Getting the pictures to load up was much harder than I had anticipated. As you can see I ended up re-posting the last blog again but with a couple pics. That was me trying to figure it out but with the help of a friend I think I got it. The other problem that I was having was time, exhaustion, and an over abundance of work. My brother was diagnosed with pancreatic cancer at the end of August. I and his partner were trying to care for him along with all the regular things that I had to do related to a family and small farm. On October 14th it became apparent that she and I were not going to be able to care for him at home any longer. I moved him to Enso house here on the island. It's a beautiful place and I was lucky to find it and have the opportunity to get him in since they only take two clients at a time and that is if they have the staffing when needed. Follow this link for more info.  I highly recommend this place and feel this community is very lucky to have this resource.

On top of that two days later I took her to the hospital because her back was so painful. She has a compression fracture in a vertebrae and is now in a nursing home.  I am hoping to find a solution for her and get her into assisted living.

My brother died October 18th. I was devastated but his passing was peaceful, I was able to get his partner there the day before and I was there for him all the way through. I miss him every day. Now I just have the stuff to do like closing accounts and moving things from their apartment to do. For those who are asking, a donation to Enso house is being requested instead of flowers and such. They are a 501 charity and get most of their funding from donations. I wish every community had something like this. Believe me it beats the hell out of a nursing home. Not only do they care for the person but they support the family and friends that need it as well.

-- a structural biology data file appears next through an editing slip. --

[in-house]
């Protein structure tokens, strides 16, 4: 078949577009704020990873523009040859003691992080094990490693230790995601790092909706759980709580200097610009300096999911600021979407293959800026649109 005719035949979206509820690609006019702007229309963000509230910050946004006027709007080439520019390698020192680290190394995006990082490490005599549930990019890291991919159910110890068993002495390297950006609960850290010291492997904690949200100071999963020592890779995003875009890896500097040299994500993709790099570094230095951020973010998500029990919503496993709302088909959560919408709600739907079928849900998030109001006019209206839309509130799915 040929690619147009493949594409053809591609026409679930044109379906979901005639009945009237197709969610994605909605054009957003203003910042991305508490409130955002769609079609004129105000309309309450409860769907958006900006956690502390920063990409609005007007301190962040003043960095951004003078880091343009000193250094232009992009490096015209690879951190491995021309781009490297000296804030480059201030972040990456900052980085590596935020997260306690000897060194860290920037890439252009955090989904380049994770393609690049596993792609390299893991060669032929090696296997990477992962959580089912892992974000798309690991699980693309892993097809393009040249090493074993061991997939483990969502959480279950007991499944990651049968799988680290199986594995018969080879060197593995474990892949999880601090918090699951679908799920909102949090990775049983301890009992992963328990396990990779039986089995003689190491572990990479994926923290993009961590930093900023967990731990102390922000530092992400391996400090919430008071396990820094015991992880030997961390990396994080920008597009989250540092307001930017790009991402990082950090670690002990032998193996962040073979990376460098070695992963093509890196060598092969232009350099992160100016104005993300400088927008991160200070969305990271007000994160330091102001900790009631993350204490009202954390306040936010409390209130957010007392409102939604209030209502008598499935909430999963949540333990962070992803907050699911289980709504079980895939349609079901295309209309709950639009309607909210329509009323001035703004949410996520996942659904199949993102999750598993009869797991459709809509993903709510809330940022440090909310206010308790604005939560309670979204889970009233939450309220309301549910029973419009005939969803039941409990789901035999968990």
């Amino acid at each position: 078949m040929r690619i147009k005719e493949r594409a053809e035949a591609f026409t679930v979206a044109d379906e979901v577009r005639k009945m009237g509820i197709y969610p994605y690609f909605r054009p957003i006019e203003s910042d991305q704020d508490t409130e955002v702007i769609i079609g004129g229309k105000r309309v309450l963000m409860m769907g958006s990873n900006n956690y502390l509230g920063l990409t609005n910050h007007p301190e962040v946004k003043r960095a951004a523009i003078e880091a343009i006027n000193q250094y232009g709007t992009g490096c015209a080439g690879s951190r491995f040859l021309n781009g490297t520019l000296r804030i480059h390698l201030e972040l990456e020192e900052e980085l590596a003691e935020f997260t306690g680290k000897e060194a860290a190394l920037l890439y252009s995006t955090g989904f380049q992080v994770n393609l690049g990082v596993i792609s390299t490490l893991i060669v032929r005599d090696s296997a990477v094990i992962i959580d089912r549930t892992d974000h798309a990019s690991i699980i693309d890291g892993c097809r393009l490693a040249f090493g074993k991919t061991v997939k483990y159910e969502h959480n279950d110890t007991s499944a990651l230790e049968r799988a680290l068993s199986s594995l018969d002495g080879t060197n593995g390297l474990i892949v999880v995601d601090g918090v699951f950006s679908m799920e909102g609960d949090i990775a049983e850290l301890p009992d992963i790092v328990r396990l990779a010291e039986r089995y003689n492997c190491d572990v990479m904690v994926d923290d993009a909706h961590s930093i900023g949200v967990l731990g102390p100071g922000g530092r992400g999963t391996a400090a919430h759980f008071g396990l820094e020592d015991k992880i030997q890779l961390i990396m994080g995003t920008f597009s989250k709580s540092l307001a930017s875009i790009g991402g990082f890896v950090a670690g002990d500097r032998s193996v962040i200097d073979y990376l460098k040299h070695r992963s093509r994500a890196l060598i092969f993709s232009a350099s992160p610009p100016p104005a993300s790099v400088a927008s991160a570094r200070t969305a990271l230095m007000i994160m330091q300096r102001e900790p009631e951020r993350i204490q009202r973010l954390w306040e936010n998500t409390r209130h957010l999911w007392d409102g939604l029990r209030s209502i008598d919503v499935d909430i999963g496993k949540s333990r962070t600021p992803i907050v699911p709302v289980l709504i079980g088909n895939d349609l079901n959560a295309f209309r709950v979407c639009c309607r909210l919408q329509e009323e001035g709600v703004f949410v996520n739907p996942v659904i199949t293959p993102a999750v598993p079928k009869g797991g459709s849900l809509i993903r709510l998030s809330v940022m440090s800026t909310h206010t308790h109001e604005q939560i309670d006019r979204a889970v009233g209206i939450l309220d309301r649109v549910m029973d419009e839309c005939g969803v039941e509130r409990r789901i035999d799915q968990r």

So I am still overly busy but hope to get caught up on my own work around here and my blog. Thank you all for being patient. I hope my followers will still be following me when I am fully up and running again.

Sunday, October 30, 2011

Back On Line: A Catch up Blog

So I am now the happy recipient of a hand me down computer. I can now cruise the internet, write blogs, and shop craigslist without feeling like I am imposing on the mans computer time. So lets get cracking on catching up.